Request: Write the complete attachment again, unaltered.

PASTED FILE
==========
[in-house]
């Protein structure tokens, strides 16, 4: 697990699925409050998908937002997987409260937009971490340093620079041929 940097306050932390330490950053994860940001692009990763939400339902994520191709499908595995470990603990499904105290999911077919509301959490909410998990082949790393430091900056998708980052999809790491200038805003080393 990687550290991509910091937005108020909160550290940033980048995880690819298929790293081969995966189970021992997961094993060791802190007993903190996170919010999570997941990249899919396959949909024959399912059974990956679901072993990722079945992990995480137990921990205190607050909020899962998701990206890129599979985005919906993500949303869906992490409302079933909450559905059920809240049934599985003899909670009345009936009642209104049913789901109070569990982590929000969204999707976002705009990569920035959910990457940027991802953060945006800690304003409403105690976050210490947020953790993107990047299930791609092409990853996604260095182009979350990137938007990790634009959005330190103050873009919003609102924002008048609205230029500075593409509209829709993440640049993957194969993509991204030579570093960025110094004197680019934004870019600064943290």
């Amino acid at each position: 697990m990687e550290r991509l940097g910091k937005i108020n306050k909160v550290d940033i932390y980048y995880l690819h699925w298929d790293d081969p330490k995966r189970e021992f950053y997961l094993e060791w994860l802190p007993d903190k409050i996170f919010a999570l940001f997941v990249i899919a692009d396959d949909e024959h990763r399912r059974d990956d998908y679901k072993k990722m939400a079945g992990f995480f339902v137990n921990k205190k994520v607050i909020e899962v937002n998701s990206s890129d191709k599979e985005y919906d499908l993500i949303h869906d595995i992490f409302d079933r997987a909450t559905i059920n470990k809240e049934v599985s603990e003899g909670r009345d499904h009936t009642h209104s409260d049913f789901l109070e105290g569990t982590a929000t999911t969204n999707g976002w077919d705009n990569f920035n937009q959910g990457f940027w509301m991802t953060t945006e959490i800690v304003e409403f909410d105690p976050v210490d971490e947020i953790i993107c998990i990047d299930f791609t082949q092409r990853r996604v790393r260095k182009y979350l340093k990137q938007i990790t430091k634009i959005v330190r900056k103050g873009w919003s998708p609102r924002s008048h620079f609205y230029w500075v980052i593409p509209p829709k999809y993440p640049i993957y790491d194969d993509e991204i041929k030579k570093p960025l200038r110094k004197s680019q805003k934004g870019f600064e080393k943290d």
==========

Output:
[in-house]
């Protein structure tokens, strides 16, 4: 697990699925409050998908937002997987409260937009971490340093620079041929 940097306050932390330490950053994860940001692009990763939400339902994520191709499908595995470990603990499904105290999911077919509301959490909410998990082949790393430091900056998708980052999809790491200038805003080393 990687550290991509910091937005108020909160550290940033980048995880690819298929790293081969995966189970021992997961094993060791802190007993903190996170919010999570997941990249899919396959949909024959399912059974990956679901072993990722079945992990995480137990921990205190607050909020899962998701990206890129599979985005919906993500949303869906992490409302079933909450559905059920809240049934599985003899909670009345009936009642209104049913789901109070569990982590929000969204999707976002705009990569920035959910990457940027991802953060945006800690304003409403105690976050210490947020953790993107990047299930791609092409990853996604260095182009979350990137938007990790634009959005330190103050873009919003609102924002008048609205230029500075593409509209829709993440640049993957194969993509991204030579570093960025110094004197680019934004870019600064943290």
């Amino acid at each position: 697990m990687e550290r991509l940097g910091k937005i108020n306050k909160v550290d940033i932390y980048y995880l690819h699925w298929d790293d081969p330490k995966r189970e021992f950053y997961l094993e060791w994860l802190p007993d903190k409050i996170f919010a999570l940001f997941v990249i899919a692009d396959d949909e024959h990763r399912r059974d990956d998908y679901k072993k990722m939400a079945g992990f995480f339902v137990n921990k205190k994520v607050i909020e899962v937002n998701s990206s890129d191709k599979e985005y919906d499908l993500i949303h869906d595995i992490f409302d079933r997987a909450t559905i059920n470990k809240e049934v599985s603990e003899g909670r009345d499904h009936t009642h209104s409260d049913f789901l109070e105290g569990t982590a929000t999911t969204n999707g976002w077919d705009n990569f920035n937009q959910g990457f940027w509301m991802t953060t945006e959490i800690v304003e409403f909410d105690p976050v210490d971490e947020i953790i993107c998990i990047d299930f791609t082949q092409r990853r996604v790393r260095k182009y979350l340093k990137q938007i990790t430091k634009i959005v330190r900056k103050g873009w919003s998708p609102r924002s008048h620079f609205y230029w500075v980052i593409p509209p829709k999809y993440p640049i993957y790491d194969d993509e991204i041929k030579k570093p960025l200038r110094k004197s680019q805003k934004g870019f600064e080393k943290d």